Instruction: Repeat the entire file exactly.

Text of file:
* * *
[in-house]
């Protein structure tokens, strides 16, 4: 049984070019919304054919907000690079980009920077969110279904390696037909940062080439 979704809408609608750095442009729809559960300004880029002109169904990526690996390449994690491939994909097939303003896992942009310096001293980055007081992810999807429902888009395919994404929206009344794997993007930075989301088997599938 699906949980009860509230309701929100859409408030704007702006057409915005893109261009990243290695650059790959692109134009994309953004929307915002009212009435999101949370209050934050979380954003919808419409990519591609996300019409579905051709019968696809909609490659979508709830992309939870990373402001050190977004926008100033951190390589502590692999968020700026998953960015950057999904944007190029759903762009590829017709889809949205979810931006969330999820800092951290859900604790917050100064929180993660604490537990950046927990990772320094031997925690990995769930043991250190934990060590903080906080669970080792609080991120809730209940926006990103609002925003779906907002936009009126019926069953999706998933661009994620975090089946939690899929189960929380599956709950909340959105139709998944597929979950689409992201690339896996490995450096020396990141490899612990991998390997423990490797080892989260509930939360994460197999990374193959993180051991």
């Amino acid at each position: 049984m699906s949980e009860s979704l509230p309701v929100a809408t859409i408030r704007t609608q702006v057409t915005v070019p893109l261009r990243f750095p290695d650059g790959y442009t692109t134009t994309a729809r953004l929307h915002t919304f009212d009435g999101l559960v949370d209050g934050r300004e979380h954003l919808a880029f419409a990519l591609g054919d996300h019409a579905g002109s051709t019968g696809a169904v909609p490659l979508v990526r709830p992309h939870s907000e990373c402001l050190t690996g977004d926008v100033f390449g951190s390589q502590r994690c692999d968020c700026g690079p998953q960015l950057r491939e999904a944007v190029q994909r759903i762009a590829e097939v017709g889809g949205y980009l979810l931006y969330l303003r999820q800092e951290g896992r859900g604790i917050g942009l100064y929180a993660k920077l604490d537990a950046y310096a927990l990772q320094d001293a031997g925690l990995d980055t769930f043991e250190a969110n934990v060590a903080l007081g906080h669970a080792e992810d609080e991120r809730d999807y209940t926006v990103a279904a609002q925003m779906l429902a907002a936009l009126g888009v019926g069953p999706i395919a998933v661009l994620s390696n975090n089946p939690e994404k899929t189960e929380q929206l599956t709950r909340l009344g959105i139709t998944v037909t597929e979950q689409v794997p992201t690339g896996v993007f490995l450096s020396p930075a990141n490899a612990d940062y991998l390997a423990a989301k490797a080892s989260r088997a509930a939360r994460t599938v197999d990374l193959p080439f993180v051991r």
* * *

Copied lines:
[in-house]
């Protein structure tokens, strides 16, 4: 049984070019919304054919907000690079980009920077969110279904390696037909940062080439 979704809408609608750095442009729809559960300004880029002109169904990526690996390449994690491939994909097939303003896992942009310096001293980055007081992810999807429902888009395919994404929206009344794997993007930075989301088997599938 699906949980009860509230309701929100859409408030704007702006057409915005893109261009990243290695650059790959692109134009994309953004929307915002009212009435999101949370209050934050979380954003919808419409990519591609996300019409579905051709019968696809909609490659979508709830992309939870990373402001050190977004926008100033951190390589502590692999968020700026998953960015950057999904944007190029759903762009590829017709889809949205979810931006969330999820800092951290859900604790917050100064929180993660604490537990950046927990990772320094031997925690990995769930043991250190934990060590903080906080669970080792609080991120809730209940926006990103609002925003779906907002936009009126019926069953999706998933661009994620975090089946939690899929189960929380599956709950909340959105139709998944597929979950689409992201690339896996490995450096020396990141490899612990991998390997423990490797080892989260509930939360994460197999990374193959993180051991």
């Amino acid at each position: 049984m699906s949980e009860s979704l509230p309701v929100a809408t859409i408030r704007t609608q702006v057409t915005v070019p893109l261009r990243f750095p290695d650059g790959y442009t692109t134009t994309a729809r953004l929307h915002t919304f009212d009435g999101l559960v949370d209050g934050r300004e979380h954003l919808a880029f419409a990519l591609g054919d996300h019409a579905g002109s051709t019968g696809a169904v909609p490659l979508v990526r709830p992309h939870s907000e990373c402001l050190t690996g977004d926008v100033f390449g951190s390589q502590r994690c692999d968020c700026g690079p998953q960015l950057r491939e999904a944007v190029q994909r759903i762009a590829e097939v017709g889809g949205y980009l979810l931006y969330l303003r999820q800092e951290g896992r859900g604790i917050g942009l100064y929180a993660k920077l604490d537990a950046y310096a927990l990772q320094d001293a031997g925690l990995d980055t769930f043991e250190a969110n934990v060590a903080l007081g906080h669970a080792e992810d609080e991120r809730d999807y209940t926006v990103a279904a609002q925003m779906l429902a907002a936009l009126g888009v019926g069953p999706i395919a998933v661009l994620s390696n975090n089946p939690e994404k899929t189960e929380q929206l599956t709950r909340l009344g959105i139709t998944v037909t597929e979950q689409v794997p992201t690339g896996v993007f490995l450096s020396p930075a990141n490899a612990d940062y991998l390997a423990a989301k490797a080892s989260r088997a509930a939360r994460t599938v197999d990374l193959p080439f993180v051991r």